Better understanding of factors contributing to live release (rehoming) may help shelters improve outcomes. In this cross-sectional, exploratory, non-interventional study, data for all intakes (n = 21,409) for dogs eligible for rehoming from 1 January 2015 to 31 December 2016 are analyzed to identify such factors. Live release was >88%. A total of 1510 (7.1%) dogs interacted with the foster care system, 98.9% of whom had live release. Foster care increased the odds of live release by about five-fold for all dogs (odds ratio (OR) 5.30 (95% confidence interval (CI): 3.13; 8.97), p < 0.001) and by >20-fold for adult dogs (OR 22.2 (95% CI: 5.48; 90.2), p < 0.001) compared to first-time owner-surrendered dogs. Dogs returned from foster care had a 70% reduction in health concerns, as judged by intake staff, compared with dogs sent to foster. In addition to saving 2882 lives, the rescue network utilized by this shelter was estimated as having reduced in-shelter care needs by 13,409 animal care-days over two years. Dogs returned from adoption also had increased odds of live release (OR 4.74 (95% CI: 3.02; 7.44), p < 0.0001). Nearly a third (29.6%) of dogs originally brought in by owners for euthanasia were determined to be potentially savable, and a fifth of the original group (21.1%) were ultimately placed. Less than 4% of dogs presented with behavioral concerns at intake. It remains to be determined whether other large, open intake shelters performing animal control can replicate these results.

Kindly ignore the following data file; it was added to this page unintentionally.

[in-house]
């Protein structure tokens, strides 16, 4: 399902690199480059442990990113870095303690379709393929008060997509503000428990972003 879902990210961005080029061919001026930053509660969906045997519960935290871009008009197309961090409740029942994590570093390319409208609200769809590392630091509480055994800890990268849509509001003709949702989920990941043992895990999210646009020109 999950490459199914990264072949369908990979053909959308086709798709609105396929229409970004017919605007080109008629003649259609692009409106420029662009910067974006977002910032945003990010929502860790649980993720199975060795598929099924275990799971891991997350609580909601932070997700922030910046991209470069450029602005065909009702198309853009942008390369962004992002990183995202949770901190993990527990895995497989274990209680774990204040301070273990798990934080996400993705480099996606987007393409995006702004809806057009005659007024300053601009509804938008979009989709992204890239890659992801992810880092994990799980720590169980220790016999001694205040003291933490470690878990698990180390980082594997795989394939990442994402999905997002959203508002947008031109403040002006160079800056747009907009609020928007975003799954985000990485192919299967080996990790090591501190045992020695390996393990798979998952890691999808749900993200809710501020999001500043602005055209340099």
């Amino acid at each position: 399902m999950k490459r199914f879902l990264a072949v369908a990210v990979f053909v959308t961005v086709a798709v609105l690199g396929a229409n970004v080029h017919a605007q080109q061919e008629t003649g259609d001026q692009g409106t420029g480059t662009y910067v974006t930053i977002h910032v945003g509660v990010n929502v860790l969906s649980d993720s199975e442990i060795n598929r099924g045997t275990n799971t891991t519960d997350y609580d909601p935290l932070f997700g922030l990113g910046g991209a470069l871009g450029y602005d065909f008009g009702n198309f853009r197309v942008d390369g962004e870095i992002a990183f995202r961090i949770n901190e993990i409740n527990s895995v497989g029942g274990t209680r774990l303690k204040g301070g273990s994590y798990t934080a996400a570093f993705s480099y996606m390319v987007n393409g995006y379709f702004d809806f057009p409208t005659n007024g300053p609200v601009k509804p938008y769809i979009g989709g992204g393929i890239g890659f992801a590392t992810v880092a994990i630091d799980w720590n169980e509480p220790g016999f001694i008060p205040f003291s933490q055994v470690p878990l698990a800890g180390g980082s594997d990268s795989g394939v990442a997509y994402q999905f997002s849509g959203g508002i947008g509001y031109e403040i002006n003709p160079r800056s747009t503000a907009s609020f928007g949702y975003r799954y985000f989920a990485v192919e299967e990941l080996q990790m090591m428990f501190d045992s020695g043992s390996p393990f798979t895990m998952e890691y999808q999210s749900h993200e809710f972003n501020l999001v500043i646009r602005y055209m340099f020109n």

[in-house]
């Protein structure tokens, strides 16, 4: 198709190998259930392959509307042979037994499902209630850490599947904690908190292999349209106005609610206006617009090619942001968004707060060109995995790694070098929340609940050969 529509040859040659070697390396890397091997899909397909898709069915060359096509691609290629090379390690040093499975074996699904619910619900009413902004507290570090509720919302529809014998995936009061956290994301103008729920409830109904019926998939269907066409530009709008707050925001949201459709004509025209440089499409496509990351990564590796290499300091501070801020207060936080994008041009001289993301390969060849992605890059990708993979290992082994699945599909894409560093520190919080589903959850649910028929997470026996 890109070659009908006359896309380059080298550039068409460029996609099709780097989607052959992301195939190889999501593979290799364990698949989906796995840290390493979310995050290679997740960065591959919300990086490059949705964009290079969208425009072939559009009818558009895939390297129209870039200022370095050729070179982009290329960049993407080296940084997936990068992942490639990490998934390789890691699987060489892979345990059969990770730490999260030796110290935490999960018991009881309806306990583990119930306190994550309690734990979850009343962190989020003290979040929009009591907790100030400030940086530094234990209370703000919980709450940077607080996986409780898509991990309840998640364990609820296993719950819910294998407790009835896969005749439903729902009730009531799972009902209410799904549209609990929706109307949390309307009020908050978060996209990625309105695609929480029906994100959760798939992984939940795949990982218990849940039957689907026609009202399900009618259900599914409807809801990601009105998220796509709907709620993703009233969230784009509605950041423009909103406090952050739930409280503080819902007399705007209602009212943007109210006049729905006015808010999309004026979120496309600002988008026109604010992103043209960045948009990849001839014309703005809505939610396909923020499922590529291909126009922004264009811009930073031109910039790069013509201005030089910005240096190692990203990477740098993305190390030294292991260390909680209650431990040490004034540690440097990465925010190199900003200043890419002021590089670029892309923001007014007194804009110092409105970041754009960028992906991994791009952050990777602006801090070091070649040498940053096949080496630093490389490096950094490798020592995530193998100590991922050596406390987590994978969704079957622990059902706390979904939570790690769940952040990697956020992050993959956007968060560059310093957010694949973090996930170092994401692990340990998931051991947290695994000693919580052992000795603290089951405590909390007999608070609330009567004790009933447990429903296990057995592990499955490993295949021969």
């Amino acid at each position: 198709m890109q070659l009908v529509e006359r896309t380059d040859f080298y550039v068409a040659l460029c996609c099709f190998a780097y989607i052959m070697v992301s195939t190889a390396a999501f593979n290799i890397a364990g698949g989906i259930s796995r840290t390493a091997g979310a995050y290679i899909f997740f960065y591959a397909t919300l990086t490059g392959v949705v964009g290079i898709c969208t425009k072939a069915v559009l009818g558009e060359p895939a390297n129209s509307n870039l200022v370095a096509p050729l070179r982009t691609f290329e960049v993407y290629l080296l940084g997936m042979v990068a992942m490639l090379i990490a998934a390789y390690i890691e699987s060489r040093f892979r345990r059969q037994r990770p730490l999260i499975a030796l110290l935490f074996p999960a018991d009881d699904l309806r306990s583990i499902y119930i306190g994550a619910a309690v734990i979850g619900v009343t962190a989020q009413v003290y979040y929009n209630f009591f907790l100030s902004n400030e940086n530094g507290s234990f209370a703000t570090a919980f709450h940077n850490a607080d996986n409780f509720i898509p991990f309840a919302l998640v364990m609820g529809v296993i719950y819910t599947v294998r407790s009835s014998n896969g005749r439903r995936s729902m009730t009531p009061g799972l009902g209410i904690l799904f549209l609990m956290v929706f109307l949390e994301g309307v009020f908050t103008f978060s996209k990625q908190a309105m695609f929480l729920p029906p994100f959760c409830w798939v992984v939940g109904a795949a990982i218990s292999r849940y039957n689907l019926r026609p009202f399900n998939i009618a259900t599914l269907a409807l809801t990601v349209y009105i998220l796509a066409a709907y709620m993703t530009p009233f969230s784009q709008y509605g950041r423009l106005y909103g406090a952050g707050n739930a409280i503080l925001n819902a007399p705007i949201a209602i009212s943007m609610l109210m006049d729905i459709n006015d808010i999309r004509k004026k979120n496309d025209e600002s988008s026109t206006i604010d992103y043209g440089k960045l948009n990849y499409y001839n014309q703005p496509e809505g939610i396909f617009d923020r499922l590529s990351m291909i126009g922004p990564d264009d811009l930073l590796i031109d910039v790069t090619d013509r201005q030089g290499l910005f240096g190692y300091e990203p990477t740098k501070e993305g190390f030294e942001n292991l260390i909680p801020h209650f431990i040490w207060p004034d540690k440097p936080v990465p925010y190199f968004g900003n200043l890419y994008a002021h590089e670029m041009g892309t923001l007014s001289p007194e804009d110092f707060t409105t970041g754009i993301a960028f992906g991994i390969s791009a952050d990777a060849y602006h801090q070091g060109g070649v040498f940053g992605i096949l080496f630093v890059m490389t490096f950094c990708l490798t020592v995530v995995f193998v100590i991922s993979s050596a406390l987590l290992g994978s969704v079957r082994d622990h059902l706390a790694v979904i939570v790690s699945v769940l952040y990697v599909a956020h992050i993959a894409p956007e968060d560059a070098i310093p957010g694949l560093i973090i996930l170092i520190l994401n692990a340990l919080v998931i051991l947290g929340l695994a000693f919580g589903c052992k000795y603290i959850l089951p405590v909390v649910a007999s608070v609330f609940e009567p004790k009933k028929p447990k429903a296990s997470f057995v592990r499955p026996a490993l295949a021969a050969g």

adoption; animal shelter; dogs; foster programs; length of stay; live release; outcomes; rehoming

1. Introduction